Has RIM secretly re-written their OS?

I have lamented in the past about RIM’s Blackberry OS and how serious changes are needed to compete effectively with Google’s Android and Apple’s iOS.  The latest iteration, Blackberry 6.0 is improved, but I questioned whether it is enough to compete.  Recently, rumors have surfaced of a new iPad-like device from RIM called the BlackPad which brings the OS question back to the forefront.

The first assumption by most experts is that the BlackPad would be powered by RIM’s Blackberry 6.0 similar to how Apple leveraged iOS for the iPad. This made sense from a time to market and ease of implementation perspective, and is the only choice if RIM is committed to Blackberry OS over the long-term.  However, the latest rumor is that the BlackPad will be based on an OS created by QNX Software. (RIM acquired QNX back in April.) If true, this is a major shift for RIM and potentially represents the long awaited OS rewrite.  If RIM does release the BlackPad with QNX technology then I believe that the smartphones must follow.

A key differentiator in today’s smartphones are supporting ecosystems driven by third party application developers and application stores.  Apple has done a fantastic with its AppStore and Google is trying to emulate the success.  Unfortunately, RIM is a distant third in the race.  A completely new OS would likely require RIM’s third party developers to re-write their applications for the new platform.  These developers would balk at supporting both BB6.0 and QNX-based devices over an extended period of time.  The result is that RIM risks fragmenting their developer community and eroding their competitive position if their devices do not converge on one OS.  Thus, RIM must choose one OS to standardize on and their actions suggest that QNX would be the choice.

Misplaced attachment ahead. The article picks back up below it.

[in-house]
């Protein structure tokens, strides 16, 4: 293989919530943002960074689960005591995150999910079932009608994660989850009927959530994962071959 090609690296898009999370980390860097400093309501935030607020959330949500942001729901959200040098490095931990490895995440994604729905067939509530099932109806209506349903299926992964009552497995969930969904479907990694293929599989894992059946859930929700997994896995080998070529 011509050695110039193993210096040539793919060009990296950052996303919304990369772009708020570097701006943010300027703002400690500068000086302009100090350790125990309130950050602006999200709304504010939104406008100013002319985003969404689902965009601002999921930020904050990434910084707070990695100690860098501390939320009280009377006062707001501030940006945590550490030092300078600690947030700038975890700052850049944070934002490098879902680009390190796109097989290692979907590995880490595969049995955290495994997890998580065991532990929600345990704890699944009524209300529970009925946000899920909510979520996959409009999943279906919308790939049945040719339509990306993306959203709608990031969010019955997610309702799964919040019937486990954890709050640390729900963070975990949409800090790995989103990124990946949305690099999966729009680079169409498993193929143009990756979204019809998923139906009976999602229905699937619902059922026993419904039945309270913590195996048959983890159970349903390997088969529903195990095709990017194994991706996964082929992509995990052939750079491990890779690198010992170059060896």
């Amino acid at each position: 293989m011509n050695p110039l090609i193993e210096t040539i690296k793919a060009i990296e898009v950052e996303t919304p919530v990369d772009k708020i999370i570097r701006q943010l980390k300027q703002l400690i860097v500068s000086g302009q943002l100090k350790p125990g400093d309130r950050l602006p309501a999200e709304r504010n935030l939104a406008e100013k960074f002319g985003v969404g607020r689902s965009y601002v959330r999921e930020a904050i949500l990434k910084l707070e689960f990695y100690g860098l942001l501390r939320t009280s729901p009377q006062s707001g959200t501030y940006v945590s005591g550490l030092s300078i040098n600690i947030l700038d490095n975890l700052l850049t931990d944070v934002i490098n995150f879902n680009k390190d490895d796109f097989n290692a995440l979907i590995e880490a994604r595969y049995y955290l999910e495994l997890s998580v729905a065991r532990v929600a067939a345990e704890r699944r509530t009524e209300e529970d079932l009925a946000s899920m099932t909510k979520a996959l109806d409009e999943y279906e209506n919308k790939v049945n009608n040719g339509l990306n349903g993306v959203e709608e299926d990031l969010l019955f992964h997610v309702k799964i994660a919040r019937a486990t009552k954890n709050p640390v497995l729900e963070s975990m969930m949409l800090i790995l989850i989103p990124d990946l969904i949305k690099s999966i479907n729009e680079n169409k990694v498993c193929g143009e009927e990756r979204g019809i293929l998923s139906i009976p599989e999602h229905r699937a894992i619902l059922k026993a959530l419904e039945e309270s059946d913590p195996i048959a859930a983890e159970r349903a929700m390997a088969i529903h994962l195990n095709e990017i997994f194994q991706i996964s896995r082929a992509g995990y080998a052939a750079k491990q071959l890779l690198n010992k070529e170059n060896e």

In summary, I believe that if the BlackPad does come with a QNX-based system then the future of today’s BB OS is vey much in doubt.  The very fact that they may be using different software for the BlackPad is a strong statement about their confidence in BB OS.

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2 thoughts on “Has RIM secretly re-written their OS?”

  1. I really cannot get with what RIM is trying to do here.

    1st off, whatever OS that propels the BlackBerry does not, IMO, seem suited to running a true smartphone.

    If that premise is true, then secondly, it makes sense that the BlackPad or whatever it will be called not use the BB OS.

    Thirdly, if I remember correctly, QNX was a purveyor of real-time operating systems. You know, the kinds that were a step away from ladder programming in terms of UI friendliness.

    If RIM’s previous OSs are any blueprint, it goes without saying that if RIM OS is repurposed for a slate device, it WILL be a dud. Conversely, if the QNX pedigree is to be used as a barometer, we get the same end result.

    On the other hand, if by some incredible move to sensibility, RIM had been working on a new OS using QNX’s real-time smarts, then there might be a change of fortune for RIM.

    I cannot help but think that unless there is a strage twist of fate, RIM is slated, no pun intended, to en up ad the ‘Gavilan’ of the slate era.

    1. John,

      Thank you for your comment. You and I agree. Releasing a new smartphone/tablet OS is a massive undertaking and it is a surprise that RIM is launching a QNX-based solution so soon after the acquisition. I believe that the BlackPad represents a seminole moment for RIM, and that their long-term success depends on the success of the new OS.

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